Friday, March 29, 2013

Fast Handling Technique

This time last year I borrowed from the library Frank Bethwaite, "High Performance Sailing", It was a big book and at times a difficult read. But I have no regrets putting the time into reading it carefully. Many of his observations and theories have stayed with me and since influenced the way I think about sailing.

Frank Bethwaites new book Fast Handling Technique is a far easier book to read, and and I am looking forward to picking it up a second time to find the things I missed.

As a keen intermediate level sailor, I am constantly looking for the answer to the next stage of my development. At this time its my quest is for better boat speed and handling, minimising the use of the rudder, using boat heal and sail trim. This was the lesson for me from Steve Cockerill's boat whisperer videos.

Bethwaite’s theoretical and practical analysis reinforces the point. He argues there are two kinds of boat handling the original and outdated ‘natural’, ‘one handed’ method of using the rudder to steer up in gusts resulting in slow speed and capsizes and the ‘fast’ two handed method of coordinating easing sheets, steering and body movement.

The book is loaded with theoretical and practical observations that apply to all sorts of sailing. I sail a Laser and crew on yachts. I found the setup guides are particularly relevant to yachts and the section contributed by Brett Bayer on Laser setups is invaluable. While I will probably never experience them, it was fun to read about the apparent wind techniques for the foiling Moth, 49er and ice yachts. 

You only need to get one important tip to make a book or talk worth the time and money and this book delivers many. You also get to experience the intellectual approach of a highly acclaimed sailor, trainer and designer.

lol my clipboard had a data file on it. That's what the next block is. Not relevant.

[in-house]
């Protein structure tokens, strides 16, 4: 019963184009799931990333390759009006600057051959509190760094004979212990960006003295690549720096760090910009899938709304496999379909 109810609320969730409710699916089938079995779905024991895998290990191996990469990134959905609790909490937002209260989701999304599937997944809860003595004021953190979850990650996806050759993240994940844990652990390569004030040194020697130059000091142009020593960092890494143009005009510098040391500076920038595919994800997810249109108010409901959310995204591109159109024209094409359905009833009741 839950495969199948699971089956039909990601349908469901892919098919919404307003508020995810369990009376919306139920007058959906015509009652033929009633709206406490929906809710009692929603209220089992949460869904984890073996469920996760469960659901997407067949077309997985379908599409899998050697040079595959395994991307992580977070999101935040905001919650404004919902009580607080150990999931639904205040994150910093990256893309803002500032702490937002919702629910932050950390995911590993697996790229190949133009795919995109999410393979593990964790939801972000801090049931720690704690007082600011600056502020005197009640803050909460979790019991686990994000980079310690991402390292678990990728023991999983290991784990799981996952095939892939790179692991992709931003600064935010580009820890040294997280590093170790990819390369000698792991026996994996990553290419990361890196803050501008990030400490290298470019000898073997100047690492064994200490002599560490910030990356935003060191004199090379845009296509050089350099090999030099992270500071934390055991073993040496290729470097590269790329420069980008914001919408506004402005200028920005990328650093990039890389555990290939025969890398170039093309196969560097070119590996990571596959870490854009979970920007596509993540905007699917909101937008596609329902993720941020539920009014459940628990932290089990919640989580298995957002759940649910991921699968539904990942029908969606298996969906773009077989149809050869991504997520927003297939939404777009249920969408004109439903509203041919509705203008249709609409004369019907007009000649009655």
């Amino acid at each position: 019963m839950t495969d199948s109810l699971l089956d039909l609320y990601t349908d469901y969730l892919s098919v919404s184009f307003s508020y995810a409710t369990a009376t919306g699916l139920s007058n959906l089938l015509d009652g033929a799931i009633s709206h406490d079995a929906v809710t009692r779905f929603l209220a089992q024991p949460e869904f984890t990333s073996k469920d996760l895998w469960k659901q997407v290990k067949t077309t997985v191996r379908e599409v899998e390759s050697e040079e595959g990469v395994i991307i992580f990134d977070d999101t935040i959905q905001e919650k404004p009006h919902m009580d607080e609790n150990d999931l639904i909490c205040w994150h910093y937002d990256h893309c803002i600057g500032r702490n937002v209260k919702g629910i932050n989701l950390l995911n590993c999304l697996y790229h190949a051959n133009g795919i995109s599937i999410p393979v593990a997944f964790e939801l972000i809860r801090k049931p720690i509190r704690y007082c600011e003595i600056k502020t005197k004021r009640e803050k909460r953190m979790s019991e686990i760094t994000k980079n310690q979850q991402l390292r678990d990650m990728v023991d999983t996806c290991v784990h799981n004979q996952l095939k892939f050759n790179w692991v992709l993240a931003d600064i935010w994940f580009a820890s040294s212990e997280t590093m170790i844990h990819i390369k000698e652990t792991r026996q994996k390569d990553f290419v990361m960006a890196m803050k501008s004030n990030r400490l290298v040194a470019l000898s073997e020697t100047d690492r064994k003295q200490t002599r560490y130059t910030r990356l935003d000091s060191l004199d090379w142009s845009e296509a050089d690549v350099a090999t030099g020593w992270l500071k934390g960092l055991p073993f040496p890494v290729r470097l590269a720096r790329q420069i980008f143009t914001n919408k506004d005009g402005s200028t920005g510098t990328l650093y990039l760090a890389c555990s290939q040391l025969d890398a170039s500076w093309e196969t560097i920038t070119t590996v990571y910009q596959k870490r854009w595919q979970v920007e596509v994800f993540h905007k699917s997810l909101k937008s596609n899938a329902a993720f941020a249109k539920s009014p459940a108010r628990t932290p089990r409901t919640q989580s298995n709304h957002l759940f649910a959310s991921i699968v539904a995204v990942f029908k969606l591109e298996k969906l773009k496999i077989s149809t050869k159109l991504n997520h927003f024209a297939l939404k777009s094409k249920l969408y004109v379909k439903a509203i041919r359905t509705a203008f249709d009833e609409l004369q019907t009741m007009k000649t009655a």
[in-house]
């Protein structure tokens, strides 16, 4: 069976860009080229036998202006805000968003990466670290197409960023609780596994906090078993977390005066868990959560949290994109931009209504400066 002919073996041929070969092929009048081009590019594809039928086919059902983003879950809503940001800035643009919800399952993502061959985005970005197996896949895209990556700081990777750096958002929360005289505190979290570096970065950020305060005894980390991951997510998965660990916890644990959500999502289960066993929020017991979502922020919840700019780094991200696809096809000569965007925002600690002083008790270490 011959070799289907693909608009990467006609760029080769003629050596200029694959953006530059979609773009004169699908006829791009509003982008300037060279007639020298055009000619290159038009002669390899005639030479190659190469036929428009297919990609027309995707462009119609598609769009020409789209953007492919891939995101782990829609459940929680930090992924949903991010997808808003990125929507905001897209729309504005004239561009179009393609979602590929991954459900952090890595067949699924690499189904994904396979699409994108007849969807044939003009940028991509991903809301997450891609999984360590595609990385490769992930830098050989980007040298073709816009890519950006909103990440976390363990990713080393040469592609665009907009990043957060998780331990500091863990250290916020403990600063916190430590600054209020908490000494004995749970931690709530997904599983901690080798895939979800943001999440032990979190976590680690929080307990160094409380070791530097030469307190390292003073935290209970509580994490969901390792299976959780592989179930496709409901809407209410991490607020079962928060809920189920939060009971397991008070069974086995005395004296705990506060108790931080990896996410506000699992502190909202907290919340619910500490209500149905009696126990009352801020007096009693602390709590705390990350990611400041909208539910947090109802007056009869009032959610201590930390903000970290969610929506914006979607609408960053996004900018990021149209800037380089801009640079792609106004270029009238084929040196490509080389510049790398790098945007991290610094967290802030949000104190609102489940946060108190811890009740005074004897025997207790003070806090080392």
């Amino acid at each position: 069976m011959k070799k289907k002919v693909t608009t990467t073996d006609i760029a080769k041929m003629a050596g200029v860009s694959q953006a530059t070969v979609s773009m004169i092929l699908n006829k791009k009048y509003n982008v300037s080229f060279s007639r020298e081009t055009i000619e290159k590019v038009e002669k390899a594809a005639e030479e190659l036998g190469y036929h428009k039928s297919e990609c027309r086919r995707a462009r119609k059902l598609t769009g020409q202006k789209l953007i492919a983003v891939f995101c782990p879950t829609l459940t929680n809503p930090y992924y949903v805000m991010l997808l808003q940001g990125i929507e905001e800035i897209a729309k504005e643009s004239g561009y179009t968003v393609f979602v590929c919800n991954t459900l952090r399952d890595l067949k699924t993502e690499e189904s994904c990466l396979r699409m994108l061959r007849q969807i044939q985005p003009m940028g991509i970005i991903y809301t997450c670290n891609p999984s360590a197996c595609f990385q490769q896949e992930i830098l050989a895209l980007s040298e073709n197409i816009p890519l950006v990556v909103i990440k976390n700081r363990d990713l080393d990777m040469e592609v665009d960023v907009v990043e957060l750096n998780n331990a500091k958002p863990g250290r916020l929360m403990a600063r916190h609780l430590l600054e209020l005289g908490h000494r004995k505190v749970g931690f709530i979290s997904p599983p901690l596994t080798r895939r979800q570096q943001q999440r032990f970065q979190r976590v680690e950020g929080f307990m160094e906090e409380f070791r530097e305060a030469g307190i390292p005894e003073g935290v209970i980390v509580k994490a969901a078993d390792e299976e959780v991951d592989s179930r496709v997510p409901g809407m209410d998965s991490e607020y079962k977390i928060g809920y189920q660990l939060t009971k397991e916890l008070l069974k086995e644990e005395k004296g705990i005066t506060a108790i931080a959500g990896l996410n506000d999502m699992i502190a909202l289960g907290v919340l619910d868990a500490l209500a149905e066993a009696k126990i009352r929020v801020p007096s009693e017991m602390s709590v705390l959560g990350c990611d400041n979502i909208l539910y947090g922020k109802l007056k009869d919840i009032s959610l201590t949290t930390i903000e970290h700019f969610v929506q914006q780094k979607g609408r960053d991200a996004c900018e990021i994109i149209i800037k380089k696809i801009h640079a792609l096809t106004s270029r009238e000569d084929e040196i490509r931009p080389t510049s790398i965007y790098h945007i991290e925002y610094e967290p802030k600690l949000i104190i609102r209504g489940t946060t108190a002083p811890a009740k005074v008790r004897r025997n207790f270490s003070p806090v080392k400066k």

Monday, March 11, 2013

Take your sailing gloves on holiday

Sometime this year I am planning to take a break from sailing and go traveling with the family. I have been thinking about how to stay fit as I won't have access to my bike or local pool or the ultimate exercise machine the laser dinghy.

There is a growing trend to exercise with your own body weight and I just found this article in the online version of the UK's Guardian newspaper.

It about  Spartanfam started by Chaka Clarke who learned his way of working out in the army. With mortar alarms and camp excursions in Iraq constantly interrupting his fitness regime, he developed a more flexible approach: "I started doing pushups in my tent, pullups on the tank barrel and on the side of the bulldogs, the armoured fighting vehicles that we had, doing squat jumps, just messing about."

Now living in London Clarke started Spartanfam.
Their motto is go hard or go homesounds a lot like laser sailing.

One of their stunts is hanging sideways off whatever comes to hand – lampposts, scaffolding, his friends – performing a bodyweight exercise called the "human flag" that entails gripping a pole and holding yourself parallel to the ground.  I will pass on this one.

The military seems to a source of these kindhs of excercise routines, probably out of necessity. I remember my parents generation in the 1960's getting into 5BX an exercise program developed for the Royal Canadian Air Force, which also essentially relied on the principle of exercising without gym equipment.

Spartanfam has a series of videos on youtube demonstrating their exercises.  I like this video because it uses the kind of facilities found in hotel rooms like doorways and couches.

They also wear gloves, similar to my laser sailing gloves, so I will now need to put them on the packing list.